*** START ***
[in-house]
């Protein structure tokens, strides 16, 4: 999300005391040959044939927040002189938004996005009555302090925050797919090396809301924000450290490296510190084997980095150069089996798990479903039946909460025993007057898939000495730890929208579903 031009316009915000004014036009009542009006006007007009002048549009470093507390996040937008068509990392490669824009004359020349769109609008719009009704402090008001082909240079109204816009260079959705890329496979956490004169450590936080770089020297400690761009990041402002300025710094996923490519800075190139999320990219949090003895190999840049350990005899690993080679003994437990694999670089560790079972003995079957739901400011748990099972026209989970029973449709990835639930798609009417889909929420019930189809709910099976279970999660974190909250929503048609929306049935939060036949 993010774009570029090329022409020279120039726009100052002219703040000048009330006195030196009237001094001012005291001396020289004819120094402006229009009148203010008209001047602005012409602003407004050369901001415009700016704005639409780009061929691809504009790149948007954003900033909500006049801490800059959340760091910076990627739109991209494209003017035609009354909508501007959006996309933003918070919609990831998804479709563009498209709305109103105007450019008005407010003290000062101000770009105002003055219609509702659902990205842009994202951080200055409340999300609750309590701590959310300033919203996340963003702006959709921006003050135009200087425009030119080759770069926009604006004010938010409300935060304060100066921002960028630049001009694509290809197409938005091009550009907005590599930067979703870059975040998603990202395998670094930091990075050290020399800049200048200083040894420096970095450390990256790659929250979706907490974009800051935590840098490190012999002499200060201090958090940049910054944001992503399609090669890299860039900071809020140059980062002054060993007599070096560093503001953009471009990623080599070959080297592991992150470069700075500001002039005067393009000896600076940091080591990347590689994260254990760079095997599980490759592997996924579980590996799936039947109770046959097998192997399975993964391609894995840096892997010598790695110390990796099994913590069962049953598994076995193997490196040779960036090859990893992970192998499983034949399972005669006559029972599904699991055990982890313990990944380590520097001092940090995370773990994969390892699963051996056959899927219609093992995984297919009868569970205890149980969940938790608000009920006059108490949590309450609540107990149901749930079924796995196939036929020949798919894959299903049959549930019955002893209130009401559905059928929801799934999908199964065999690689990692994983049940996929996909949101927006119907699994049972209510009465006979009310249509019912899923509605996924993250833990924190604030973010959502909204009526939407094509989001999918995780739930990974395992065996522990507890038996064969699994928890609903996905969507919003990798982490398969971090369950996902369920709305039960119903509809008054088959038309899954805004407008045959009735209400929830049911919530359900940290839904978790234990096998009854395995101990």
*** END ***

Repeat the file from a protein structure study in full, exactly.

[in-house]
């Protein structure tokens, strides 16, 4: 999300005391040959044939927040002189938004996005009555302090925050797919090396809301924000450290490296510190084997980095150069089996798990479903039946909460025993007057898939000495730890929208579903 031009316009915000004014036009009542009006006007007009002048549009470093507390996040937008068509990392490669824009004359020349769109609008719009009704402090008001082909240079109204816009260079959705890329496979956490004169450590936080770089020297400690761009990041402002300025710094996923490519800075190139999320990219949090003895190999840049350990005899690993080679003994437990694999670089560790079972003995079957739901400011748990099972026209989970029973449709990835639930798609009417889909929420019930189809709910099976279970999660974190909250929503048609929306049935939060036949 993010774009570029090329022409020279120039726009100052002219703040000048009330006195030196009237001094001012005291001396020289004819120094402006229009009148203010008209001047602005012409602003407004050369901001415009700016704005639409780009061929691809504009790149948007954003900033909500006049801490800059959340760091910076990627739109991209494209003017035609009354909508501007959006996309933003918070919609990831998804479709563009498209709305109103105007450019008005407010003290000062101000770009105002003055219609509702659902990205842009994202951080200055409340999300609750309590701590959310300033919203996340963003702006959709921006003050135009200087425009030119080759770069926009604006004010938010409300935060304060100066921002960028630049001009694509290809197409938005091009550009907005590599930067979703870059975040998603990202395998670094930091990075050290020399800049200048200083040894420096970095450390990256790659929250979706907490974009800051935590840098490190012999002499200060201090958090940049910054944001992503399609090669890299860039900071809020140059980062002054060993007599070096560093503001953009471009990623080599070959080297592991992150470069700075500001002039005067393009000896600076940091080591990347590689994260254990760079095997599980490759592997996924579980590996799936039947109770046959097998192997399975993964391609894995840096892997010598790695110390990796099994913590069962049953598994076995193997490196040779960036090859990893992970192998499983034949399972005669006559029972599904699991055990982890313990990944380590520097001092940090995370773990994969390892699963051996056959899927219609093992995984297919009868569970205890149980969940938790608000009920006059108490949590309450609540107990149901749930079924796995196939036929020949798919894959299903049959549930019955002893209130009401559905059928929801799934999908199964065999690689990692994983049940996929996909949101927006119907699994049972209510009465006979009310249509019912899923509605996924993250833990924190604030973010959502909204009526939407094509989001999918995780739930990974395992065996522990507890038996064969699994928890609903996905969507919003990798982490398969971090369950996902369920709305039960119903509809008054088959038309899954805004407008045959009735209400929830049911919530359900940290839904978790234990096998009854395995101990």